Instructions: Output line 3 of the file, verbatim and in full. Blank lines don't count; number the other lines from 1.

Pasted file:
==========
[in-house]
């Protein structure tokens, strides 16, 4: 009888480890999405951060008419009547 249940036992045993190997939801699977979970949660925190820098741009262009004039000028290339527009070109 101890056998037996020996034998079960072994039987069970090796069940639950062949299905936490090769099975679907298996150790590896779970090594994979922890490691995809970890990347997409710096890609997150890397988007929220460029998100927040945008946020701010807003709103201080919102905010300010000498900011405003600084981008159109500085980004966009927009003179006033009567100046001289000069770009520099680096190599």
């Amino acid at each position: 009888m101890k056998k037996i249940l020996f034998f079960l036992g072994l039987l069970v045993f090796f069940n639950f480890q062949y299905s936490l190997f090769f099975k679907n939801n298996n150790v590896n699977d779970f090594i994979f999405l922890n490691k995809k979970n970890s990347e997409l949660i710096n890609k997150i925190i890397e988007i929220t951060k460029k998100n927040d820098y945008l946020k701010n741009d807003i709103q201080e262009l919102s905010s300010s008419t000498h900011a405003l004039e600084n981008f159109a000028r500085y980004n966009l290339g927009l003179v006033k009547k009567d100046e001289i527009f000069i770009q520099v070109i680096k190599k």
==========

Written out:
């Amino acid at each position: 009888m101890k056998k037996i249940l020996f034998f079960l036992g072994l039987l069970v045993f090796f069940n639950f480890q062949y299905s936490l190997f090769f099975k679907n939801n298996n150790v590896n699977d779970f090594i994979f999405l922890n490691k995809k979970n970890s990347e997409l949660i710096n890609k997150i925190i890397e988007i929220t951060k460029k998100n927040d820098y945008l946020k701010n741009d807003i709103q201080e262009l919102s905010s300010s008419t000498h900011a405003l004039e600084n981008f159109a000028r500085y980004n966009l290339g927009l003179v006033k009547k009567d100046e001289i527009f000069i770009q520099v070109i680096k190599k």